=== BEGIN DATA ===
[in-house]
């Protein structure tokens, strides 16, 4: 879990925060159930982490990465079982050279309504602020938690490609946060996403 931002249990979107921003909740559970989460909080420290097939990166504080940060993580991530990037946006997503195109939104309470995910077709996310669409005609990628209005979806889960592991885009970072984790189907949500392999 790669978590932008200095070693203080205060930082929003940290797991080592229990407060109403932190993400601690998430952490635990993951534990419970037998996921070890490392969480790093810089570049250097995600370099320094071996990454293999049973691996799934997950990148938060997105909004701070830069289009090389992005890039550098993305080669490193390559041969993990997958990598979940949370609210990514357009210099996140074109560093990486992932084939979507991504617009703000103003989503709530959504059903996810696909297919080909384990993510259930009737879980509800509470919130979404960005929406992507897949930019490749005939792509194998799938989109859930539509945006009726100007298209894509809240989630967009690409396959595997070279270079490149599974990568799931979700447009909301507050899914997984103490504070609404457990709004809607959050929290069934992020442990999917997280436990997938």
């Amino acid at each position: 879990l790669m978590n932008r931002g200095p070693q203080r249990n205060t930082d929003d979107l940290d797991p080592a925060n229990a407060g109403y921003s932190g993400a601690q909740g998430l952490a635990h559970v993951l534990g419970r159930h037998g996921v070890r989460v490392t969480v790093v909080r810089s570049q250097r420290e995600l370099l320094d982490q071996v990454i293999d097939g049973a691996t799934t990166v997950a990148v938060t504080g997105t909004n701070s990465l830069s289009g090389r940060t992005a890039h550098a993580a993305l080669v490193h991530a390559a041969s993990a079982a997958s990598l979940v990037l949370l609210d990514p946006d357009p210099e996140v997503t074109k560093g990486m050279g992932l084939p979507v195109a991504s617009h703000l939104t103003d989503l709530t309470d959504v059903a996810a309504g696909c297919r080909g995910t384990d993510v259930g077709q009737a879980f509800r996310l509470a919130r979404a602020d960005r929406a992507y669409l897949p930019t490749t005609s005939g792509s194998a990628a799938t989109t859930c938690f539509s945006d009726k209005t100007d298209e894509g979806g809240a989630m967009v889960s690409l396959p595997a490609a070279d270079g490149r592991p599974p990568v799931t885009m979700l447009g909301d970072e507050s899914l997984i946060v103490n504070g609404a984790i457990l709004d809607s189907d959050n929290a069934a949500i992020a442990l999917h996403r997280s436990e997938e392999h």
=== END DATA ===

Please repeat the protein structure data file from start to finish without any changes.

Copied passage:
[in-house]
């Protein structure tokens, strides 16, 4: 879990925060159930982490990465079982050279309504602020938690490609946060996403 931002249990979107921003909740559970989460909080420290097939990166504080940060993580991530990037946006997503195109939104309470995910077709996310669409005609990628209005979806889960592991885009970072984790189907949500392999 790669978590932008200095070693203080205060930082929003940290797991080592229990407060109403932190993400601690998430952490635990993951534990419970037998996921070890490392969480790093810089570049250097995600370099320094071996990454293999049973691996799934997950990148938060997105909004701070830069289009090389992005890039550098993305080669490193390559041969993990997958990598979940949370609210990514357009210099996140074109560093990486992932084939979507991504617009703000103003989503709530959504059903996810696909297919080909384990993510259930009737879980509800509470919130979404960005929406992507897949930019490749005939792509194998799938989109859930539509945006009726100007298209894509809240989630967009690409396959595997070279270079490149599974990568799931979700447009909301507050899914997984103490504070609404457990709004809607959050929290069934992020442990999917997280436990997938």
């Amino acid at each position: 879990l790669m978590n932008r931002g200095p070693q203080r249990n205060t930082d929003d979107l940290d797991p080592a925060n229990a407060g109403y921003s932190g993400a601690q909740g998430l952490a635990h559970v993951l534990g419970r159930h037998g996921v070890r989460v490392t969480v790093v909080r810089s570049q250097r420290e995600l370099l320094d982490q071996v990454i293999d097939g049973a691996t799934t990166v997950a990148v938060t504080g997105t909004n701070s990465l830069s289009g090389r940060t992005a890039h550098a993580a993305l080669v490193h991530a390559a041969s993990a079982a997958s990598l979940v990037l949370l609210d990514p946006d357009p210099e996140v997503t074109k560093g990486m050279g992932l084939p979507v195109a991504s617009h703000l939104t103003d989503l709530t309470d959504v059903a996810a309504g696909c297919r080909g995910t384990d993510v259930g077709q009737a879980f509800r996310l509470a919130r979404a602020d960005r929406a992507y669409l897949p930019t490749t005609s005939g792509s194998a990628a799938t989109t859930c938690f539509s945006d009726k209005t100007d298209e894509g979806g809240a989630m967009v889960s690409l396959p595997a490609a070279d270079g490149r592991p599974p990568v799931t885009m979700l447009g909301d970072e507050s899914l997984i946060v103490n504070g609404a984790i457990l709004d809607s189907d959050n929290a069934a949500i992020a442990l999917h996403r997280s436990e997938e392999h």